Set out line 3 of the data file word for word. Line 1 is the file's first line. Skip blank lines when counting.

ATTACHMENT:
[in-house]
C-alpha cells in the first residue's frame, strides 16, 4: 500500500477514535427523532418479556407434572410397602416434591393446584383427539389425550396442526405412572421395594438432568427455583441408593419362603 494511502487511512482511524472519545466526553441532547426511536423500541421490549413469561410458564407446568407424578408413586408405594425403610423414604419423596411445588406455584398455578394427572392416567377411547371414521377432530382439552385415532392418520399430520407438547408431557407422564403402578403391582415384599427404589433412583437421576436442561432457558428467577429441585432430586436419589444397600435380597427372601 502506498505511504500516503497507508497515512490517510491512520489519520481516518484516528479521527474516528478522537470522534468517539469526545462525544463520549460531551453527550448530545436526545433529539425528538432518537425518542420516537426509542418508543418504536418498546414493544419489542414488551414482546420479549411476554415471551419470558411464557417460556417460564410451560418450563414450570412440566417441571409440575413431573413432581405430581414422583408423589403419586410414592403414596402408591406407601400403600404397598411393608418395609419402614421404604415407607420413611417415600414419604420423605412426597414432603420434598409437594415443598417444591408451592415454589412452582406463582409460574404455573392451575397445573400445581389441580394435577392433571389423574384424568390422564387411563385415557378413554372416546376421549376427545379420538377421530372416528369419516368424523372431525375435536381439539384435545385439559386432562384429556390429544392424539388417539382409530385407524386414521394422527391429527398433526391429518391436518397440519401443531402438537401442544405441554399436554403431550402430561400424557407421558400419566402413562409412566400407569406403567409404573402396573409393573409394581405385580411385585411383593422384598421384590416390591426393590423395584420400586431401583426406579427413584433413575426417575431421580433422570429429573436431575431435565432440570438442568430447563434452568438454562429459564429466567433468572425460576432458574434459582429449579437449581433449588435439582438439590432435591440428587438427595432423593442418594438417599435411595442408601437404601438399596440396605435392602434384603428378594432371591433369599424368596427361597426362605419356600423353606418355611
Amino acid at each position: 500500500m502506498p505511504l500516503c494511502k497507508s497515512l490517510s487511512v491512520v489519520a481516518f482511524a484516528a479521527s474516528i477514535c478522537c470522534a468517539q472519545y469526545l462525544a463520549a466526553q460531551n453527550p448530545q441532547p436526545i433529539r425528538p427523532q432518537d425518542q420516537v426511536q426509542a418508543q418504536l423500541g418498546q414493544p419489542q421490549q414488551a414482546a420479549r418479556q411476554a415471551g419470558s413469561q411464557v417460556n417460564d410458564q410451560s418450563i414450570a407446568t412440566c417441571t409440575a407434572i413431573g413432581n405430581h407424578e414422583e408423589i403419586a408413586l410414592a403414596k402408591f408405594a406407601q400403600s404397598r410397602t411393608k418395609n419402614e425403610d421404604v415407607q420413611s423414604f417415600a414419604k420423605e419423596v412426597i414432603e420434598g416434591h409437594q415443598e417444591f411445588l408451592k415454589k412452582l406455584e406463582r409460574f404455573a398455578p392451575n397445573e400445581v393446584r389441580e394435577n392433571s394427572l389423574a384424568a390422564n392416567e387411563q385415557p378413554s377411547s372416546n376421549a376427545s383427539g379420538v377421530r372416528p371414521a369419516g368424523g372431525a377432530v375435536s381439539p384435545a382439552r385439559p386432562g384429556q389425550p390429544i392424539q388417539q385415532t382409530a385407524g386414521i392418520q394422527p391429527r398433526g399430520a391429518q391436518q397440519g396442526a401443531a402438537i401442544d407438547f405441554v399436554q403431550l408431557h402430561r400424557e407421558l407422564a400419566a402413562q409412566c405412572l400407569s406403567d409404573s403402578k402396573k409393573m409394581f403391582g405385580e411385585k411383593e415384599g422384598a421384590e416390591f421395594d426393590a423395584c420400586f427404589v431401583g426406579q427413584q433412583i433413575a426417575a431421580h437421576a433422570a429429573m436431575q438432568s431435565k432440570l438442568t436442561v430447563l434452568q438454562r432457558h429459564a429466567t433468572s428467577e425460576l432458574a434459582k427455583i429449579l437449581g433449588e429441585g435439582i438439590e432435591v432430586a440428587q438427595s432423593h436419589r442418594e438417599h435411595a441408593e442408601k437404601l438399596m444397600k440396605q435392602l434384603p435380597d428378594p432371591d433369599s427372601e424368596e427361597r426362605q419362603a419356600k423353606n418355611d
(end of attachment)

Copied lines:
Amino acid at each position: 500500500m502506498p505511504l500516503c494511502k497507508s497515512l490517510s487511512v491512520v489519520a481516518f482511524a484516528a479521527s474516528i477514535c478522537c470522534a468517539q472519545y469526545l462525544a463520549a466526553q460531551n453527550p448530545q441532547p436526545i433529539r425528538p427523532q432518537d425518542q420516537v426511536q426509542a418508543q418504536l423500541g418498546q414493544p419489542q421490549q414488551a414482546a420479549r418479556q411476554a415471551g419470558s413469561q411464557v417460556n417460564d410458564q410451560s418450563i414450570a407446568t412440566c417441571t409440575a407434572i413431573g413432581n405430581h407424578e414422583e408423589i403419586a408413586l410414592a403414596k402408591f408405594a406407601q400403600s404397598r410397602t411393608k418395609n419402614e425403610d421404604v415407607q420413611s423414604f417415600a414419604k420423605e419423596v412426597i414432603e420434598g416434591h409437594q415443598e417444591f411445588l408451592k415454589k412452582l406455584e406463582r409460574f404455573a398455578p392451575n397445573e400445581v393446584r389441580e394435577n392433571s394427572l389423574a384424568a390422564n392416567e387411563q385415557p378413554s377411547s372416546n376421549a376427545s383427539g379420538v377421530r372416528p371414521a369419516g368424523g372431525a377432530v375435536s381439539p384435545a382439552r385439559p386432562g384429556q389425550p390429544i392424539q388417539q385415532t382409530a385407524g386414521i392418520q394422527p391429527r398433526g399430520a391429518q391436518q397440519g396442526a401443531a402438537i401442544d407438547f405441554v399436554q403431550l408431557h402430561r400424557e407421558l407422564a400419566a402413562q409412566c405412572l400407569s406403567d409404573s403402578k402396573k409393573m409394581f403391582g405385580e411385585k411383593e415384599g422384598a421384590e416390591f421395594d426393590a423395584c420400586f427404589v431401583g426406579q427413584q433412583i433413575a426417575a431421580h437421576a433422570a429429573m436431575q438432568s431435565k432440570l438442568t436442561v430447563l434452568q438454562r432457558h429459564a429466567t433468572s428467577e425460576l432458574a434459582k427455583i429449579l437449581g433449588e429441585g435439582i438439590e432435591v432430586a440428587q438427595s432423593h436419589r442418594e438417599h435411595a441408593e442408601k437404601l438399596m444397600k440396605q435392602l434384603p435380597d428378594p432371591d433369599s427372601e424368596e427361597r426362605q419362603a419356600k423353606n418355611d